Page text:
Letter: More needs to be done to protect Tahoe

To the community,

On June 13, scientists with the UC Davis Tahoe Environmental Research Center released their report on Lake Tahoe’s average water clarity for 2017. Their finding of an average of 59.7 feet depth of clarity is the lowest since they began taking measurements in the 1960s.

The record-level low for Lake Tahoe’s clarity is alarming news. That said, it’s not surprising, considering how much the Lake has been warming in recent years. Tahoe has also been experiencing more frequent extreme weather conditions, which may be the new normal at Lake Tahoe as our climate changes.

Global warming is expected to make extreme weather fluctuations more common at Tahoe. Also, in the past four years, Lake Tahoe’s water has been warming at 10 times its historic trend.

It’s more important than ever that we continue the efforts to protect the national treasure that is Lake Tahoe. It’s critical that Tahoe continue to get public funding to restore the ecological functions of the Tahoe basin’s wetlands, meadows and forests that strengthen the Lake’s resiliency. Sources of pollution, particularly fine sediment pollution from the Tahoe basin’s roads and urban areas, must continue to be addressed.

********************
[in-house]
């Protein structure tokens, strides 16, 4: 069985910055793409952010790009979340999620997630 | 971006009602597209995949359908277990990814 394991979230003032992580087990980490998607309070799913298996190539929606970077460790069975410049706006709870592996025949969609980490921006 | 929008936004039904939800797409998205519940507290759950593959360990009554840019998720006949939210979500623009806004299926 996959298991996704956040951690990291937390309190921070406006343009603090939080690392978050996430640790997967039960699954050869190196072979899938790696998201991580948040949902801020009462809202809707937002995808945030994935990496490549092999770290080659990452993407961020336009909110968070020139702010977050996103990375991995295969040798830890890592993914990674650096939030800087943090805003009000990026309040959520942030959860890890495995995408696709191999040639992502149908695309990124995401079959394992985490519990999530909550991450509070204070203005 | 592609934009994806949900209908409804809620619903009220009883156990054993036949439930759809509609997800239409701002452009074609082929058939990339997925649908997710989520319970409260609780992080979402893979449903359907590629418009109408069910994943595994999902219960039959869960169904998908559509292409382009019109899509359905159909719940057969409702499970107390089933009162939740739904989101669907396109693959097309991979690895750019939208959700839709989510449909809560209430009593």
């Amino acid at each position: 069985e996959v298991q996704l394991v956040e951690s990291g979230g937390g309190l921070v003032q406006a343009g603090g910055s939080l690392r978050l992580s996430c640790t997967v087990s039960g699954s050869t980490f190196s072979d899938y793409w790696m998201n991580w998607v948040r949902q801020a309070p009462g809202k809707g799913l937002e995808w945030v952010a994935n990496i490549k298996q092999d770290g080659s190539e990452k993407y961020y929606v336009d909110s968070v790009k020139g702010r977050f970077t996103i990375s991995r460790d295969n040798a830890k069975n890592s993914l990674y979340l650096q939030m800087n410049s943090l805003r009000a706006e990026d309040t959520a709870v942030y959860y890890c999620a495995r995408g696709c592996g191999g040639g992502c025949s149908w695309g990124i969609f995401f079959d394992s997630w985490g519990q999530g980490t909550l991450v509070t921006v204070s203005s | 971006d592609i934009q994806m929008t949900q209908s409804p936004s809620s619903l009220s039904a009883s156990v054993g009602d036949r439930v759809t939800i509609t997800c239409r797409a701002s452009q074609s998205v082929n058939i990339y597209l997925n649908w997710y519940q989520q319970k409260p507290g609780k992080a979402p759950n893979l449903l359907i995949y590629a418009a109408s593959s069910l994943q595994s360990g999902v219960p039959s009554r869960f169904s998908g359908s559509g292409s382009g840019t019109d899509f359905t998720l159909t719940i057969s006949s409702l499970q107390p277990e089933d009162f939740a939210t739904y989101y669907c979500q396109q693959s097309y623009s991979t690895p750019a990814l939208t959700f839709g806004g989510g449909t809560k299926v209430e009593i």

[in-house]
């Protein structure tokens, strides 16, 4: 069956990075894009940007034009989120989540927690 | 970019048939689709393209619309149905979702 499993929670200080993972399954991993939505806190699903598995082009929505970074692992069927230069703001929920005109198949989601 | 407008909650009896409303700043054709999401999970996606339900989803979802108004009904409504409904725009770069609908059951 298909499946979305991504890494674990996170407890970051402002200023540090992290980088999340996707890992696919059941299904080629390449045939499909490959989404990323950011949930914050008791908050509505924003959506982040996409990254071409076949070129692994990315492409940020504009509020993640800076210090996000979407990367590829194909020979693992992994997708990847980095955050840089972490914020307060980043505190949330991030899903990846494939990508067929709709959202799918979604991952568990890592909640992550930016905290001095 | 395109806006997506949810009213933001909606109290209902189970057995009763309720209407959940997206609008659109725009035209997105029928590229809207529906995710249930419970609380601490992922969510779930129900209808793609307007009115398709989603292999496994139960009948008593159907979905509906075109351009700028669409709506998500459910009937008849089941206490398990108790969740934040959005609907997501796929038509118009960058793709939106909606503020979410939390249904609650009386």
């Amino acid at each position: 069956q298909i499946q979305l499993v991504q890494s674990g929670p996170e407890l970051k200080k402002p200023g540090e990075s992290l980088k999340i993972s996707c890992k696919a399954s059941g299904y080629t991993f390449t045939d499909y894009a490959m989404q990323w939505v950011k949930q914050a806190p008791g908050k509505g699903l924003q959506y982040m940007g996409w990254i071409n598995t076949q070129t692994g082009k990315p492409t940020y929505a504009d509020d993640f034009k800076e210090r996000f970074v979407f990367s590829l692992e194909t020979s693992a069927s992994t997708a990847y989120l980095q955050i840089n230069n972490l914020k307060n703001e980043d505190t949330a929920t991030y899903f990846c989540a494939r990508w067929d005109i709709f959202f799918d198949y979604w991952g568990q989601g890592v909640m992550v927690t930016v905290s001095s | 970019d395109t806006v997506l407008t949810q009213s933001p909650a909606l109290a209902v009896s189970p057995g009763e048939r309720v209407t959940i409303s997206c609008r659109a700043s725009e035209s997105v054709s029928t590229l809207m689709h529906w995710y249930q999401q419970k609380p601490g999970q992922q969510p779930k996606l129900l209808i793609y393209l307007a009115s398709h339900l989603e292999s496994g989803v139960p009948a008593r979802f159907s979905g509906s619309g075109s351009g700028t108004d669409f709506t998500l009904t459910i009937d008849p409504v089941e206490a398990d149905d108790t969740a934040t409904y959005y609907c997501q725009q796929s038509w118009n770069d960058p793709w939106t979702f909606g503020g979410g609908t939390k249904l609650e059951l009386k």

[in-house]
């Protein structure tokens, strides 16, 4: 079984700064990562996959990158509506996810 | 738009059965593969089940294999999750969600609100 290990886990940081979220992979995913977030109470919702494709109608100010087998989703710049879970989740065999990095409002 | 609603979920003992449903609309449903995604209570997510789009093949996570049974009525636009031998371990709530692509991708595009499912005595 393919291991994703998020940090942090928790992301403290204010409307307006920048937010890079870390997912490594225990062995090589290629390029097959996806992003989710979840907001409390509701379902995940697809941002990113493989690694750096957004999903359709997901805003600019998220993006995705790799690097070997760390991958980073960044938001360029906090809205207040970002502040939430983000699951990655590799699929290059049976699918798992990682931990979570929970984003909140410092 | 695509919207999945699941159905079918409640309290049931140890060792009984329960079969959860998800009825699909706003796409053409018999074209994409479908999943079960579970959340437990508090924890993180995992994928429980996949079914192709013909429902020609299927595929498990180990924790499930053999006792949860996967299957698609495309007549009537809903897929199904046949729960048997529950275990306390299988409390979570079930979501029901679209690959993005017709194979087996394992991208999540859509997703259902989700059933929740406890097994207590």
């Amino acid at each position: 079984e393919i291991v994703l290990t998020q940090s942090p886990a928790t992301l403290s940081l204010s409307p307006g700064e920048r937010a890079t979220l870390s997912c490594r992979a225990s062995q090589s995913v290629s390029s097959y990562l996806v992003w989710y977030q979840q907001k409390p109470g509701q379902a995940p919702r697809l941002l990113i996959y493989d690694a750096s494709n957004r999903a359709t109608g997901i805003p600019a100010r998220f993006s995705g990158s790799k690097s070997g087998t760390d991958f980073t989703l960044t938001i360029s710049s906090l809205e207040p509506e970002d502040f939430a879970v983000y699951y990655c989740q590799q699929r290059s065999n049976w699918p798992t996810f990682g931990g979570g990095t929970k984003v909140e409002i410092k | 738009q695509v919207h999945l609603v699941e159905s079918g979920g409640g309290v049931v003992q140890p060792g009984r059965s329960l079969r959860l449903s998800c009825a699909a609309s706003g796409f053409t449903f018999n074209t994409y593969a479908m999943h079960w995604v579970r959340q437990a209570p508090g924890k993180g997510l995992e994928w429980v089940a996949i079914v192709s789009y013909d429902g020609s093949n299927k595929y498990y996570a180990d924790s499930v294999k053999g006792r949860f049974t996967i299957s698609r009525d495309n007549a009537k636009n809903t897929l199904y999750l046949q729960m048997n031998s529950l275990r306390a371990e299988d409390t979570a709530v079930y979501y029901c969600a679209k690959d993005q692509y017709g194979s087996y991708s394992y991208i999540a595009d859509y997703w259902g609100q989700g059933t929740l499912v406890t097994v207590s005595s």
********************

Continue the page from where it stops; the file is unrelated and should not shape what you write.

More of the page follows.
Lake Tahoe can’t protect itself. There’s a role for everyone in this. Now is the time for people who love Tahoe to get involved, no matter where they live. As Tahoe’s oldest and largest environmental watchdog, we’re in it for the long haul.

Through advocating for the protections Tahoe needs, educating and engaging the public about how they can protect the lake, and by collaborating to find solutions to these challenges, we will Keep Tahoe Blue.

Jesse Patterson, deputy director League to Save Lake Tahoe

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    Comments (1)
    1. Mansoor Elie Alyeshmerni says - Posted: June 14, 2018

      The League has been the strongest advocate for the welfare of the lake and should be supported by all.
      The clarity level is the worst recorded ever. But the report makes it clear that it is subject to very unusual conditions in 2017 that makes it very unlikely for us to see this disturbing level anytime soon. What they report as unusual is a 300% level of moisture compared to usual years after a significant period of drought bringing a huge amount of Stormwater runoff into the lake causing significant turbidity. Other factors are mentioned as well.
      It was nature that did this temporary damage. What we can do is make sure we process runoffs into the lake. Are we doing enough? I doubt it. We measure a lot but remediate very little.

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